The first facelift is said to have been performed by Eugen Hollander in 1901 in Berlin on an elderly Polish aristocrat who wanted her cheeks and the corners of her mouth lifted. The
surgery was successful and the patient was reportedly pleased with the outcome. The first textbook on facial cosmetic surgery was written by Charles Miller of Chicago and was
entitled: The Correction of Featural Imperfections (1907).

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“All Is Vanity” [1892] by Charles A. Gilbert

Legitimate medical professionals and their patients benefited from scientific advancements but sadly criminals also found a way to profit.

For decades medical quacks have made their homes in Los Angeles. The degree to which they have believed their own advertising has varied —  some of the practitioners may have been sincere and deluded, while others have undoubtedly been conniving and cynical seeking only to separate gullible Angelenos from their cash.

By the early 1900s personal ads in the local newspapers hyperbolized the wonders of modern medical science for the removal of pimples, wrinkles, crows feet, double chins, thin necks and superfluous hair. One ad exclaimed:

“Premature Ugliness is a Crime which has its effect on coming generations.”

I have no idea what the hell that was supposed to mean, but presumably answers could be found at the Cosmetic Surgery Company in the Johnson Building at the corner of Fourth and Broadway.

Among the early practitioners of cosmetic procedures in Los Angeles were Professor David and Mme. Gertrude Steele. This advertisement for their services appeared in the Los Angeles Times on April 21, 1907:

gertrudesteele_ad

It seemed that there was no dermatological miracle the Steele’s couldn’t perform — that is until March 1908 when they permanently disfigured Mrs. G.W. Du Bois.

Mrs. Du Bois said that she’d read the Steele’s advertisement which guaranteed the harmless removal of wrinkles and spots from the face, and filling in of hollows by a unique chemical substance. The Steele’s promised a refund if their work was unsatisfactory, so what did she have to lose?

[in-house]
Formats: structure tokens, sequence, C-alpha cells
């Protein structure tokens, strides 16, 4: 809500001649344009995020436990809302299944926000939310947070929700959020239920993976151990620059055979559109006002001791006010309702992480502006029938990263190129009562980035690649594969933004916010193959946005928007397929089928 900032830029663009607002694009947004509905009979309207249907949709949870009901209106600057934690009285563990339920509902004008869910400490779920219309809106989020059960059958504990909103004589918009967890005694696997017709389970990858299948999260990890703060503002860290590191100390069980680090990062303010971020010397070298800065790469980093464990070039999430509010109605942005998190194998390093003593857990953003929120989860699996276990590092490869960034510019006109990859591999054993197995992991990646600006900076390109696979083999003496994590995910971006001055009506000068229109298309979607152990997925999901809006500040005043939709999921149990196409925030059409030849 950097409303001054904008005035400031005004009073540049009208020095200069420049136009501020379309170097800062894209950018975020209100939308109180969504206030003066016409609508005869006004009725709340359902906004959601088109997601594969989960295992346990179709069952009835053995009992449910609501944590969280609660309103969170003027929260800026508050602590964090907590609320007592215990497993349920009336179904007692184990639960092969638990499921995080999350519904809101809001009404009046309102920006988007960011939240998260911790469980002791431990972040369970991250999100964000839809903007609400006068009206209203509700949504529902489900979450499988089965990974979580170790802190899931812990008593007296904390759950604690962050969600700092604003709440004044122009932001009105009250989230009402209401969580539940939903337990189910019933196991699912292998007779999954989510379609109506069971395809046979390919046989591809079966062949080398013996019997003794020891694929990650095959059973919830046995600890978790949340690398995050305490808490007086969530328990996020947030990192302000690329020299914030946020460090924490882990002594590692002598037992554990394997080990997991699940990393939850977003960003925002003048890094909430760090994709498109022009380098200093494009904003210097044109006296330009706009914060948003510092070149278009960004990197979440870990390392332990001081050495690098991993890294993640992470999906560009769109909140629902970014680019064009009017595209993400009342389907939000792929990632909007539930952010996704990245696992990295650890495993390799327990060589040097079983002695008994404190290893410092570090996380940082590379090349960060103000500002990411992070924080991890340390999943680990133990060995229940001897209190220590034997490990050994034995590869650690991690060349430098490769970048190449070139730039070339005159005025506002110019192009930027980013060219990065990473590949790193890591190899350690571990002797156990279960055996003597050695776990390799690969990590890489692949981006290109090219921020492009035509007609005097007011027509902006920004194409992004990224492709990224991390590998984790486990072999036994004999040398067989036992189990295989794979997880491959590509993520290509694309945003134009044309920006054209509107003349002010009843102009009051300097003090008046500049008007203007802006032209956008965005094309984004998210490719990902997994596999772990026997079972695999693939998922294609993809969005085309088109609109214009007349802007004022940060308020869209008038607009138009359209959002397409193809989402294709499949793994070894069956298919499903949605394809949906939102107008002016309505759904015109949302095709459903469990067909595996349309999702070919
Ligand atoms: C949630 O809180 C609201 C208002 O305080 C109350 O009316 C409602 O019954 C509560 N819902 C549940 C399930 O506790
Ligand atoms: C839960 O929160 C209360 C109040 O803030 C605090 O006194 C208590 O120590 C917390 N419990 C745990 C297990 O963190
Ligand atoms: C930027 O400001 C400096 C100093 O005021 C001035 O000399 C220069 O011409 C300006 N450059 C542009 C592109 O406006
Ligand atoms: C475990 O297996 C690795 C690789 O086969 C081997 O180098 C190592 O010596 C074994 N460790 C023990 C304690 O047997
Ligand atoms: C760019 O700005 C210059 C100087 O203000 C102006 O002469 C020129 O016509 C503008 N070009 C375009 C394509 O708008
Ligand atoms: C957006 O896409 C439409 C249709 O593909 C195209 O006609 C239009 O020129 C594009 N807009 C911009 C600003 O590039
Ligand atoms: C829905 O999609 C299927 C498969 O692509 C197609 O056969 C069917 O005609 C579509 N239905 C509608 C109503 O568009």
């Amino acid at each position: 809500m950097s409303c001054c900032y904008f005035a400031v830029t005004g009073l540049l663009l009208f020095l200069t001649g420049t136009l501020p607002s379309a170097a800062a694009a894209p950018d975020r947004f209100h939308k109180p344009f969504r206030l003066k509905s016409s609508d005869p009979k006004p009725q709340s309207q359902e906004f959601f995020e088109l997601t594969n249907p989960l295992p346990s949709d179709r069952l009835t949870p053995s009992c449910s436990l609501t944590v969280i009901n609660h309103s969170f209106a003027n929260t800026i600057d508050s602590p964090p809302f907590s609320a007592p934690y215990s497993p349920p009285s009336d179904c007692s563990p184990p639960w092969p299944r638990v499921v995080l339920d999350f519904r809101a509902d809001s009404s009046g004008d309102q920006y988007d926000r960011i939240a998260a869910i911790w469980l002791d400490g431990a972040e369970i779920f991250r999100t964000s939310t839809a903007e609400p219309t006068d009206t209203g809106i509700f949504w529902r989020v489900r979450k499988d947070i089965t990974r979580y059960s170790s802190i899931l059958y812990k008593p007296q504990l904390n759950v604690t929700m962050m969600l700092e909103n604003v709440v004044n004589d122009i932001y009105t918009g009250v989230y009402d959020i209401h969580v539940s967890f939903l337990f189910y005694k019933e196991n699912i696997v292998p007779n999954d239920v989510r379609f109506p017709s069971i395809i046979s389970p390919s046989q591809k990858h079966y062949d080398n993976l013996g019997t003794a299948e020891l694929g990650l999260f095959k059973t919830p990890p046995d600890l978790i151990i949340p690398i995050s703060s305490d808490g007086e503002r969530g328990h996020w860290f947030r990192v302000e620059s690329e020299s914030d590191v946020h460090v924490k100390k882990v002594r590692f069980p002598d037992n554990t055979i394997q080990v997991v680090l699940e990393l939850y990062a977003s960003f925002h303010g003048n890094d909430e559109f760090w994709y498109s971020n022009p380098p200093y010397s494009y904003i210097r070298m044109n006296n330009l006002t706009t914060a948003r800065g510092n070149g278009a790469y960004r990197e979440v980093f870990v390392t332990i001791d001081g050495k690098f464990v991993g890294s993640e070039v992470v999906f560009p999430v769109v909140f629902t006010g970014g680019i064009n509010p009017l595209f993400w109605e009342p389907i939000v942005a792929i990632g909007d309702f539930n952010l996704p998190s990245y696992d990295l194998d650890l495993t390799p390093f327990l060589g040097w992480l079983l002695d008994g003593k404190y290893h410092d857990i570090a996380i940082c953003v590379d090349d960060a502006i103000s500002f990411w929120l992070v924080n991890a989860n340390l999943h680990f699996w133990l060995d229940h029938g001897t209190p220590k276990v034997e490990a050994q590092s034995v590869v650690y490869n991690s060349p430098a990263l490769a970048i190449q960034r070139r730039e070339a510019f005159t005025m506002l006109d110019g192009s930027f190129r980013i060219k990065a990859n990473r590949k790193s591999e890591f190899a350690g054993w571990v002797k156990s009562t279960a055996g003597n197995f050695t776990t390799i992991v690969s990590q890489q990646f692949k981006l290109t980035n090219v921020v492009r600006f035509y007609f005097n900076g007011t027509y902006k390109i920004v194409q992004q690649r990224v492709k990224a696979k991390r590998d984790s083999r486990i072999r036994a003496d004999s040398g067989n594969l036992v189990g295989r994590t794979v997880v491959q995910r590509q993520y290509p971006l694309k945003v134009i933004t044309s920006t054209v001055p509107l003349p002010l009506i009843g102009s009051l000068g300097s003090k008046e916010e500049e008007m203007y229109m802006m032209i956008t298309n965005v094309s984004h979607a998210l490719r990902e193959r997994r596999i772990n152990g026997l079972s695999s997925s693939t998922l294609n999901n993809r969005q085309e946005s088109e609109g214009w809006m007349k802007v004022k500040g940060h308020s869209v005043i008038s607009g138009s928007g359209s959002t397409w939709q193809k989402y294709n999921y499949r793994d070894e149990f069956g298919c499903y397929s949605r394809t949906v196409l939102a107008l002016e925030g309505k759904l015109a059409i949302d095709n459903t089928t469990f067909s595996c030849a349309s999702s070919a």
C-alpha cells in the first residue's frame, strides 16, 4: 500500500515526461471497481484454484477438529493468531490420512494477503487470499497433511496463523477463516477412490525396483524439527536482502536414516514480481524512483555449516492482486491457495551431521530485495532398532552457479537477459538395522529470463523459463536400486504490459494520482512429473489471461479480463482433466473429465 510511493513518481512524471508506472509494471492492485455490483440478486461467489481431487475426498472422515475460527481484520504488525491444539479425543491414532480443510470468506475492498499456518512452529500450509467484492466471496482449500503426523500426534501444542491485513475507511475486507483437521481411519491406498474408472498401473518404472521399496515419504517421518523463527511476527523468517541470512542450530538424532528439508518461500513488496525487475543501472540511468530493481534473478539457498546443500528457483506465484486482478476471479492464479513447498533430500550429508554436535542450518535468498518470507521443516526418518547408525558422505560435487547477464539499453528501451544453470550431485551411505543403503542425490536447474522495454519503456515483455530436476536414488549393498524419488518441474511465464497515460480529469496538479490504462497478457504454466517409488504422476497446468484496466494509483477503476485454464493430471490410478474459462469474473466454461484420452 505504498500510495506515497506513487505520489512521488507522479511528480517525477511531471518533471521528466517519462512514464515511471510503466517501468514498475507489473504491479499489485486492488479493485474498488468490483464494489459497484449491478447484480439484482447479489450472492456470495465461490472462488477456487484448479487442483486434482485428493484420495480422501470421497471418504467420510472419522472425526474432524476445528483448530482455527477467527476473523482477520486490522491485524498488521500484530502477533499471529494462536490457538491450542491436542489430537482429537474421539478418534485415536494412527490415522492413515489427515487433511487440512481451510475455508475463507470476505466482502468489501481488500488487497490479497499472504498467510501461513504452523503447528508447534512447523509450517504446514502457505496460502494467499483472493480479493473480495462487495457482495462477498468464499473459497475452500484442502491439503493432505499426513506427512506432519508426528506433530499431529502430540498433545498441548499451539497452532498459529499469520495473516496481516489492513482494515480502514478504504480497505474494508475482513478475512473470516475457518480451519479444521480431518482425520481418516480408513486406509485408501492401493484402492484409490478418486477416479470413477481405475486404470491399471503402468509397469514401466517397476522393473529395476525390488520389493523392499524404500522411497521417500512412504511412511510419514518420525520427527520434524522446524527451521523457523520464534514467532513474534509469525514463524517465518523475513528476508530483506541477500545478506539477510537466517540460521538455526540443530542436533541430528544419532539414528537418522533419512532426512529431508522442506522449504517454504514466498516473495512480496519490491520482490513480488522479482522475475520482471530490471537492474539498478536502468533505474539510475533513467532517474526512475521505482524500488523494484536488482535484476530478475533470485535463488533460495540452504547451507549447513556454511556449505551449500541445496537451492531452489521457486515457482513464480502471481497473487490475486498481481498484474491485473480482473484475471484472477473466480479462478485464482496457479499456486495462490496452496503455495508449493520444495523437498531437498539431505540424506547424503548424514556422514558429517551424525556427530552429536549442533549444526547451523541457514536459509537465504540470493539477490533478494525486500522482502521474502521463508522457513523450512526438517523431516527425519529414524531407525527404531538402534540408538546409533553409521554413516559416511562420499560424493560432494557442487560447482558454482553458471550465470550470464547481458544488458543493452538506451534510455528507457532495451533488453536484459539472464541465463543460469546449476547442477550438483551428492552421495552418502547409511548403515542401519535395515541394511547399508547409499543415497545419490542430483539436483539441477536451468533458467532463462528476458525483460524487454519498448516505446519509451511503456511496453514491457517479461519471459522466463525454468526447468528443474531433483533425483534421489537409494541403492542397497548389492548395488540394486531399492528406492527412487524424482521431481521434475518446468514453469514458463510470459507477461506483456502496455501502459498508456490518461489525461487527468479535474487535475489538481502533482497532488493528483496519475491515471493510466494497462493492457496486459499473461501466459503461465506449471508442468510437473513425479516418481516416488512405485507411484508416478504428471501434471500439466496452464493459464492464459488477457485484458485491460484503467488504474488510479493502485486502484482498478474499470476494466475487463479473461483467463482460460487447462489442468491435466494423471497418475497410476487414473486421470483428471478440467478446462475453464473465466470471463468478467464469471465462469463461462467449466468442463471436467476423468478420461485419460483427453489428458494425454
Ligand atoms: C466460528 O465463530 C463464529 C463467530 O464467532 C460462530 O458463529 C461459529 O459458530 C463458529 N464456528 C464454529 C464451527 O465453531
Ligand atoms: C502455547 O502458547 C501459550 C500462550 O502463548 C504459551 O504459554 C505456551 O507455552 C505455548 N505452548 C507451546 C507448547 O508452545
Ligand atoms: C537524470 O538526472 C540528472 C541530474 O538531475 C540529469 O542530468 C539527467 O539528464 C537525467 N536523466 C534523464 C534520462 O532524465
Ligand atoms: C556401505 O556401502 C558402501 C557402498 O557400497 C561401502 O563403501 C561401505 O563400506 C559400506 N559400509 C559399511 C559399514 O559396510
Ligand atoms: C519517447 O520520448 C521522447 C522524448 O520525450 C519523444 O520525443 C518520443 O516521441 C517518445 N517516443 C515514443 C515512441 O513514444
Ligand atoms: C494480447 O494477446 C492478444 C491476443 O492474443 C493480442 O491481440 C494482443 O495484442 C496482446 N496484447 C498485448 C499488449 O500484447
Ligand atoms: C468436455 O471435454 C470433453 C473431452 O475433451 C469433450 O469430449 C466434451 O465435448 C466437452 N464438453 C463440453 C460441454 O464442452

A money back guarantee for a medical procedure wouldn’t inspire confidence in me, but Mrs. Du Bois went ahead with a visit to the Steele’s downtown clinic.

A few days following her treatment lumps had formed on either side of Mrs. Du Bois’ nose, on top of it, and on the left side of her neck. She found it impossible to lie down at night, was in constant pain, and was informed by doctors that the lumps could not be safely removed. Arsenic, prescribed to cure the facial spots, affected Mrs. Du Bois’ health so adversely that the roots of her eyebrows were burned out.

In her lawsuit the injured woman stated that she was permanently disfigured and her health was ruined. She requested $1000 [approximately $26,000 in current U.S. dollars] in damages and the refund of her original payment of $100.

During the one day hearing in Judge Hutton’s court, Mrs. Du Bois and the Steele’s each presented their side of the case. Mrs. Du Bois spoke of the pain and suffering she had endured, while Gertrude Steele insisted that the disfigured woman was attempting to extort money from them.

steele_disfigure

Judge Hutton ruled against the Steele’s and they were required to pay Mrs. Du Bois every penny she had asked for in her suit. The injured woman went home to her life of constant pain and deformation, and the Steele’s remained in business. In fact Mrs. Steele continued to deliver lectures on “How to Remain Young Forever”.

Either the Steele’s managed not to disfigure anyone else for the next decade or no one who had been harmed came forward because there was nary peep out of them, except for their advertisements, until 1919.

In December 1919, Gertrude Steele (who by that time was calling herself a doctor) killed her son-in-law George Blaha with an accidental overdose of chloroform. The “doctor” had administered the anesthetic to ease the pain caused by the mixture of chloroform and carbolic acid she had used in an attempt to remove freckles from his face.

Maybe the so-called doctor would be held to answer in criminal court for the death of her son-in-law. Maybe not.

NEXT TIME: Dr. Gertrude Steele’s reign of error continues.